But after Justin’s grandmother died in October, the family needed to sell the house to pay for medical care for his grandfather. In the two years his family lived in the home, rents on similar-sized homes in the area had doubled, to more than $3,000 a month.
“I was floored,” Justin said. “We’re a very hardworking family. I did all the right things. I went into the military … I had to take out student loans to go to college, and finally got a master’s degree, yet we’re like at the poverty line here.”
They considered moving to Brentwood in East Contra Costa County, where housing is cheaper because of the greater distance from job centers, before “hitting the jackpot,” a Habitat for Humanity program for veteran families that could allow them to purchase a refurbished home in Livermore for $120,000 less than its $550,000 market value, with no down payment and a zero-interest loan. While they await final approval, Justin says there’s no way his family would be able to stick around without it.
Bishop, a single mother of four with two teenage boys at home, says she is feeling the pinch, too. Even at her $49,000 annual salary, she struggles to pay $1,475 a month for her government-subsidized three-bedroom townhouse in Livermore, where she was recently told by her landlord that she’s making too much to stay.
Bishop clips coupons, visits food pantries, buys groceries at discount stores, and on most days, her sons skip lunch at school. She recently had to tell the boys they’d have to give away her son’s therapy dog because she wouldn’t be able to afford the pet rent if they moved.
“(Property owners) are just thinking of Silicon Valley and the people making six figures and don’t think about the rest of us,” she said. “You’re either in technology or upper management or you’re the working poor. I don’t think it’s anything in between.”
Median sales prices leaped 26.7 percent in San Francisco County and 20.9 percent in Santa Clara County over the past two years, according to real estate analyst CoreLogic DataQuick. The sharply rising costs in the Bay Area’s core tech centers helped drive demand to outlying areas such as the Tri-Valley, where median housing prices climbed 24.2 percent over the same time period, according to David Stark, spokesman for the Bay East Association of Realtors.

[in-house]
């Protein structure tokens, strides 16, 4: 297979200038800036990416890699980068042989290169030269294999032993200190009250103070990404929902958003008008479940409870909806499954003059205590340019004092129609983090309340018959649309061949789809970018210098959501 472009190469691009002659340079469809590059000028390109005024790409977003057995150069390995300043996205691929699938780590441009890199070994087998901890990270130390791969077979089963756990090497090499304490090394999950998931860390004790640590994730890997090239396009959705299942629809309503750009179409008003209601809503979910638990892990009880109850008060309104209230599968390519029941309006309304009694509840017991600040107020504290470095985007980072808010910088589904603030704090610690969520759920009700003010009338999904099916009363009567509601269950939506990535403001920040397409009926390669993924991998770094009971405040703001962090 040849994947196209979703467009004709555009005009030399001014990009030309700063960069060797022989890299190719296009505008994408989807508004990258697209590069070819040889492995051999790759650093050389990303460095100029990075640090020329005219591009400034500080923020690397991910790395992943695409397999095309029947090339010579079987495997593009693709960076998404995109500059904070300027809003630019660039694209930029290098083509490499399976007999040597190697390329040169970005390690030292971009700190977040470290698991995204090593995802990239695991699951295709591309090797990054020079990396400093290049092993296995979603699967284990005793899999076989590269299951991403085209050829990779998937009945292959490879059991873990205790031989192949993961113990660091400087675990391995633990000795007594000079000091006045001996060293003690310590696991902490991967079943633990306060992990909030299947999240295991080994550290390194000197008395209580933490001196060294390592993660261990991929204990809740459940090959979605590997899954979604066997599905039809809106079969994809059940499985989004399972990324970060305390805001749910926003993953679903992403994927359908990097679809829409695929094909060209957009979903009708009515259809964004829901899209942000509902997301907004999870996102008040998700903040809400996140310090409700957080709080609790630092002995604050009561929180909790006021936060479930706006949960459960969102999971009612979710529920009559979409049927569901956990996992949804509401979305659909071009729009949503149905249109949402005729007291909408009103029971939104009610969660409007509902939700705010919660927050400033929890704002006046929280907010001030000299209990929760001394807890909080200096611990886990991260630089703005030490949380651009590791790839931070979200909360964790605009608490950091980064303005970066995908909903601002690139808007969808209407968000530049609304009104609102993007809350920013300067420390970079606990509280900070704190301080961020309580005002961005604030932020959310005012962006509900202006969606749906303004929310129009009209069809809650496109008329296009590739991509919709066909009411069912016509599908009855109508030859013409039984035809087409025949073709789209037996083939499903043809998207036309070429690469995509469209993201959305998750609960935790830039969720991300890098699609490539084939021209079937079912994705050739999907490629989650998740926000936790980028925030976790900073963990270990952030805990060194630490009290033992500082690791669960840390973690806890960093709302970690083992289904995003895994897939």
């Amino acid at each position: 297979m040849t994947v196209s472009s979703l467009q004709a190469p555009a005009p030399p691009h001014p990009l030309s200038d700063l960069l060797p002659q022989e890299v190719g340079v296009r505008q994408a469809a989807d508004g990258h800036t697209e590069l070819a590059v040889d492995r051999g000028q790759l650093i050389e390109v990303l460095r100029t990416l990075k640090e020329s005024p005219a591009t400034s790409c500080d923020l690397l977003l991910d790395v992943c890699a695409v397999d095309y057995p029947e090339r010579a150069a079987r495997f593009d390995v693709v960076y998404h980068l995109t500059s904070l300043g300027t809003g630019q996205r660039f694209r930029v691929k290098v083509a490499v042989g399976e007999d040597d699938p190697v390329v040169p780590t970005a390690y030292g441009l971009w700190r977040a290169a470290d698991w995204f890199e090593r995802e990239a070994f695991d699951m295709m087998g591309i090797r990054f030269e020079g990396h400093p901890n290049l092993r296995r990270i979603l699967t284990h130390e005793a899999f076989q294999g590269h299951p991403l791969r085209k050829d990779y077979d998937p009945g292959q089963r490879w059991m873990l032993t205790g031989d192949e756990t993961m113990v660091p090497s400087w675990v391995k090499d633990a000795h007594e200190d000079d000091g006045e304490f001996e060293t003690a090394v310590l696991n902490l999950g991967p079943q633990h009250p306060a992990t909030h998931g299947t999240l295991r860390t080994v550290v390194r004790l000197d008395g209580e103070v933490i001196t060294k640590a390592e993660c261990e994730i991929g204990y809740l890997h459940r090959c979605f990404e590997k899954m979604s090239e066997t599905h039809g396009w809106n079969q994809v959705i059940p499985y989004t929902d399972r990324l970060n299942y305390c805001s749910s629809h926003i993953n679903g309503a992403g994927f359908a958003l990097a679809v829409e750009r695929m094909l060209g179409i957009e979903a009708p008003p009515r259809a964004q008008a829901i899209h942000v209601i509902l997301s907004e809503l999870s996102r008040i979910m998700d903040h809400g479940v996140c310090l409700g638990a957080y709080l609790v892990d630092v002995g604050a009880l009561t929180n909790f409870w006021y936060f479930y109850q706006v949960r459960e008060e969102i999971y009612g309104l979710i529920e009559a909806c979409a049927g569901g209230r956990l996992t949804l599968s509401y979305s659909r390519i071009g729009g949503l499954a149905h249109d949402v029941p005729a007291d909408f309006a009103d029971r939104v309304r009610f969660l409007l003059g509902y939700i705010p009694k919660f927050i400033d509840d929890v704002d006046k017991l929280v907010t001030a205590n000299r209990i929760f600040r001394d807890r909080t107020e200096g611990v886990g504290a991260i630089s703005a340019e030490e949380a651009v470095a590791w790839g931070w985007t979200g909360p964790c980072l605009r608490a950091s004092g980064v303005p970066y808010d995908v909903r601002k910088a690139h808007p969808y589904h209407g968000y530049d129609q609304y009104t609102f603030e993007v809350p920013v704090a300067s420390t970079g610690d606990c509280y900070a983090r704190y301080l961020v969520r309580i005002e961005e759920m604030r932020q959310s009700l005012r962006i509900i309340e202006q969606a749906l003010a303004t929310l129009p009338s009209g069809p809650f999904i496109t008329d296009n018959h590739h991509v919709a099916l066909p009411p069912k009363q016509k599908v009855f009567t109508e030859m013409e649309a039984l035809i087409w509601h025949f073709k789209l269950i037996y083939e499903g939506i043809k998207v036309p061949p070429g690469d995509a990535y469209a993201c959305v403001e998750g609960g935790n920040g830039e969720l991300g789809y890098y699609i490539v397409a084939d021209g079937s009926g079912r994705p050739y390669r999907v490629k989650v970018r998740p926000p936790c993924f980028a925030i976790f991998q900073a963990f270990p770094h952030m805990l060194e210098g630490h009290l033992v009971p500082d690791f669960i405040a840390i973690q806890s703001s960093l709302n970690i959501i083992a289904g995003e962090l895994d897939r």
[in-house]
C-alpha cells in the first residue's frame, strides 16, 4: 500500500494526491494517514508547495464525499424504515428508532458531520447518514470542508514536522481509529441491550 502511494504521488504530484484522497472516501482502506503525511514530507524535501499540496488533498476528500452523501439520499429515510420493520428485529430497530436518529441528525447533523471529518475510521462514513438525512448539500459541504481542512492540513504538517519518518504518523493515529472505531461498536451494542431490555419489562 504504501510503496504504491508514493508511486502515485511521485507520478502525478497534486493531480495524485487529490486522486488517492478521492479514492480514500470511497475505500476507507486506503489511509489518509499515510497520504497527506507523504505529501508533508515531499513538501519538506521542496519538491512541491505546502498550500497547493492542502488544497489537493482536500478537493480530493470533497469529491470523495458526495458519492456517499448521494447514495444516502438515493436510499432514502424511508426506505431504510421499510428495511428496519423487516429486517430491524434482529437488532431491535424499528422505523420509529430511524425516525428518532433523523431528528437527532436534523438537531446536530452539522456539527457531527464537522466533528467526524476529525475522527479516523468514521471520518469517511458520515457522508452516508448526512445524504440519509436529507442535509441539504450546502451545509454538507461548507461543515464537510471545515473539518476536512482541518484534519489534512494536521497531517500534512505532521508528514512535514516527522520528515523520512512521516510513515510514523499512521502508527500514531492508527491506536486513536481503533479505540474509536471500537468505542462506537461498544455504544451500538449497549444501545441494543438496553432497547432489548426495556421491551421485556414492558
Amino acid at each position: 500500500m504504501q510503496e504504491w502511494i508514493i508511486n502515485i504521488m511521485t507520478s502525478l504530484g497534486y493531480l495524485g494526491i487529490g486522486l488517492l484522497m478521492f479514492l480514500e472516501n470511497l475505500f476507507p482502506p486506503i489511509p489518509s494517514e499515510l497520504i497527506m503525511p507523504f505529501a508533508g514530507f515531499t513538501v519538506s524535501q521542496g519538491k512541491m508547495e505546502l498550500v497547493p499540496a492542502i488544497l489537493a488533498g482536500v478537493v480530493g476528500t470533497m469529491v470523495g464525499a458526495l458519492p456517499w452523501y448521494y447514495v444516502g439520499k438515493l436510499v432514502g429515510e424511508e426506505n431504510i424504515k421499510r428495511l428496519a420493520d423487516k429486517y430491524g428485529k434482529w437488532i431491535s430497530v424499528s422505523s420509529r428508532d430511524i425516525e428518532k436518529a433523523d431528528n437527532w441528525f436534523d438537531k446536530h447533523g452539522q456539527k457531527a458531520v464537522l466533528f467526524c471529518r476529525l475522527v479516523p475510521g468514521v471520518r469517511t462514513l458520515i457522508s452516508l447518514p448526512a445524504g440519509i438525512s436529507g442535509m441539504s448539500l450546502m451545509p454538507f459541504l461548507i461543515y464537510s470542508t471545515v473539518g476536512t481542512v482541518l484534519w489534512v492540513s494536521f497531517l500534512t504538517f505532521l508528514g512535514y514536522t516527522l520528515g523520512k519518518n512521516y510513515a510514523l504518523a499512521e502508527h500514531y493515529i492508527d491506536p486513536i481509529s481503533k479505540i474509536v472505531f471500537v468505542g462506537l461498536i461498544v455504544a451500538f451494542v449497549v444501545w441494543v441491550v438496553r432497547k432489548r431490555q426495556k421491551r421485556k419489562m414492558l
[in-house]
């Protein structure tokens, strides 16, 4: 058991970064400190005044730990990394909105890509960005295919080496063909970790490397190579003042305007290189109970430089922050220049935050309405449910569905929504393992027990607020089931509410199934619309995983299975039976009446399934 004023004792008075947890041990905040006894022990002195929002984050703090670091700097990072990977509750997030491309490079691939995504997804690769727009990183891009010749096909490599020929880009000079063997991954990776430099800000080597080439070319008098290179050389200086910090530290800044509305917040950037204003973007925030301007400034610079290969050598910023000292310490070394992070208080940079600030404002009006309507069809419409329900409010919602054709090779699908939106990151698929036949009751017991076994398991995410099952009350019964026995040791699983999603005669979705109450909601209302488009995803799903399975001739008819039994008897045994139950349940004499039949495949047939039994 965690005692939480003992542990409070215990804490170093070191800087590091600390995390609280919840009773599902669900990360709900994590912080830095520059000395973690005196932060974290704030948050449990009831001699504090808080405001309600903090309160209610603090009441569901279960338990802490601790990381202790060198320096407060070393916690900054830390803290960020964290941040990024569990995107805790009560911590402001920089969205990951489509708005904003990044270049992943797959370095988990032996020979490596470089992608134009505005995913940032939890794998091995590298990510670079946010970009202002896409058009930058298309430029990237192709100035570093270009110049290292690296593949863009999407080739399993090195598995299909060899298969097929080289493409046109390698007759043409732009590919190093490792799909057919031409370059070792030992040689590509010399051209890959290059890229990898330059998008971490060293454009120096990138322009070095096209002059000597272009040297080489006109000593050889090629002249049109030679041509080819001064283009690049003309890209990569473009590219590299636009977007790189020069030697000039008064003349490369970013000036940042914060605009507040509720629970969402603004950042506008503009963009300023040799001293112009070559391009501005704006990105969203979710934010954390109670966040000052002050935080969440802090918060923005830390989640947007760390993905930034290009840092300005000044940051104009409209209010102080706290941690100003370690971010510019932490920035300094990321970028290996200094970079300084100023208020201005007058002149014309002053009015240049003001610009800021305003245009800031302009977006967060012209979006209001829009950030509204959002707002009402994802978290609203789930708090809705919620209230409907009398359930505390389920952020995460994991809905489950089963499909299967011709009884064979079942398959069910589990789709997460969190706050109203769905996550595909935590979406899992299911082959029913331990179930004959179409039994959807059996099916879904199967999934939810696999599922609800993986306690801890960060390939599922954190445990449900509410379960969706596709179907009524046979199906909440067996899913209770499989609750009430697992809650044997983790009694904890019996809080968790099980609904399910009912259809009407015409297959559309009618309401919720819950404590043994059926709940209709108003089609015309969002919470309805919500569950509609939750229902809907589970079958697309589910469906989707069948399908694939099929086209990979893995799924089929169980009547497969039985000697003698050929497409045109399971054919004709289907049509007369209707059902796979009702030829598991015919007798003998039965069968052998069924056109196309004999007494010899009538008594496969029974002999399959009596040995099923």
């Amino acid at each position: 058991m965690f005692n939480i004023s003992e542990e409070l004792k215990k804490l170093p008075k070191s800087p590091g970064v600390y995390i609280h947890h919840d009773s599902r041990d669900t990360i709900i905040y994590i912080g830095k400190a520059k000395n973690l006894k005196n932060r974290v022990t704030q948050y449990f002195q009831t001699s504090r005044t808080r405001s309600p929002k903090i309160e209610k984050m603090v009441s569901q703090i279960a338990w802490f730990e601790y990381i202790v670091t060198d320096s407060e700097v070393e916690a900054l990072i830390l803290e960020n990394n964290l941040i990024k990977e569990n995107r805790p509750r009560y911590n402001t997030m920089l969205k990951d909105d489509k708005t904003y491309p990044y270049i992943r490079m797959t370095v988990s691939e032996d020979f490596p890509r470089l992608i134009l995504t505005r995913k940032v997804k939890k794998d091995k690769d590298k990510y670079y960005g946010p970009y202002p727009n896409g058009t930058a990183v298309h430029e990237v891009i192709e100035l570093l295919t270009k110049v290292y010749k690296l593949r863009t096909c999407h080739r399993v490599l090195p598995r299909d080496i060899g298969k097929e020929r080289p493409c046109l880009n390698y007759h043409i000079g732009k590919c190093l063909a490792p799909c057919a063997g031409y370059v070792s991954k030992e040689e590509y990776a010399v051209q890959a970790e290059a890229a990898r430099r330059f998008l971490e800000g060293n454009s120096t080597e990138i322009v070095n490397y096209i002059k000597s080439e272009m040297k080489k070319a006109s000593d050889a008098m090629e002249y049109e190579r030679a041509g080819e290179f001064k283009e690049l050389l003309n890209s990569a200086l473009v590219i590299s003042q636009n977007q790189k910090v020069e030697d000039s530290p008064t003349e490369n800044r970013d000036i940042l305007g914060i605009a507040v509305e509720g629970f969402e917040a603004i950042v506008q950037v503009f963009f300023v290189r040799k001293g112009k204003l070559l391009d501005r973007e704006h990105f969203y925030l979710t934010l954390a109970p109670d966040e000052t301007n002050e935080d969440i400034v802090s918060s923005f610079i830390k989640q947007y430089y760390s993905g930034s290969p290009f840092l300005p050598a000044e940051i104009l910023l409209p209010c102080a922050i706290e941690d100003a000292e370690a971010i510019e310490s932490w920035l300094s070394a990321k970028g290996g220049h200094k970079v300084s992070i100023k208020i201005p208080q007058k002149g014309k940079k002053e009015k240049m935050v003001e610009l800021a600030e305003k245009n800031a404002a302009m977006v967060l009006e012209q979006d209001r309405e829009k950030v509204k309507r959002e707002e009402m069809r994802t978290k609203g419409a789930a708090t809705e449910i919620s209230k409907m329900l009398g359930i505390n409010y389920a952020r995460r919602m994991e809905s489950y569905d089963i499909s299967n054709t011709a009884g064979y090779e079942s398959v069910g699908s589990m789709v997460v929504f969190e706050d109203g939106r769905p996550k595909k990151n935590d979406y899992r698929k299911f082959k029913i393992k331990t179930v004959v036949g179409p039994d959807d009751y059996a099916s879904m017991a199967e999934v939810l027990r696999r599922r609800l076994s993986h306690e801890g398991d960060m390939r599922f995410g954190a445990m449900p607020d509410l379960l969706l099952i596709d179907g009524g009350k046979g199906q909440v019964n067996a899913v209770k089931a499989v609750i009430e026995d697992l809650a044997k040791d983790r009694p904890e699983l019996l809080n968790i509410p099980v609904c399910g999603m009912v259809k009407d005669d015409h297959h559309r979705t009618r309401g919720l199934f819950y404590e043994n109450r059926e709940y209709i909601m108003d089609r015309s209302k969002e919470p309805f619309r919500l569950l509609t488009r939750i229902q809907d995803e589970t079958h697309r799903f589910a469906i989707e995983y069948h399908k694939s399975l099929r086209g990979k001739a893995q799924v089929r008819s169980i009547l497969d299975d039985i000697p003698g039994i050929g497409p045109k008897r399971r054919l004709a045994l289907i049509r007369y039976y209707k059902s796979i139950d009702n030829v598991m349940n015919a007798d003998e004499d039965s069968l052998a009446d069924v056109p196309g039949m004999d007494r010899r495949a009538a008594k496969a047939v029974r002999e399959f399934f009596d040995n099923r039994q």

The largest increase was in historically more affordable Livermore, which saw a 40.9 percent jump. Median home prices range from $633,375 in Livermore to $1.1 million in Danville. Stark said the area is seeing a steady stream of buyers coming not only from Silicon Valley but other parts of Alameda County.
Real estate insiders say it is not surprising people are heading to outlying areas. But determining the magnitude of the shift is difficult, said Chris Isaacson, president of the Silicon Valley Association of Realtors and a Woodside real estate agent.
“With the market as tight as it is here, it’s really not surprising that people are going to start looking elsewhere for what they need,” Isaacson said.
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“Everybody needs a place to live, and if they can’t find it here, they’re going to go somewhere else, and that puts the pressure on that market.”
The competition is devastating to longtime Tri-Valley residents such as Alexandra Perez, a nutrition specialist and full-time student at San Francisco State, who’s had to move three times in the past several years because her rent increased.
She and her two teenage sons recently found an apartment in Pleasanton, which she’s only able to afford through a housing-assistance program for students.
“It’s like you’re shut out; below market rate isn’t affordable,” she said.
Pleasanton resident Gabriel Perez and his wife, Teresa, bought their home in 2003 under a first-time homebuyer program. Gabriel, who immigrated to the United States as a teenager, works north of Sacramento, where he spends four days a week away from his wife and son, earning $45,000 a year making putty for medical use. Teresa brings in about $25,000 annually cleaning houses.
But he says the sacrifice is worth it.
“I know it’s expensive, but I like the schools,” Gabriel said. “So far, I think it’s the best thing I’ve done for my kids. … We don’t have too much money to buy stuff for them, but that’s the only way we could support a good education and get something better for them.”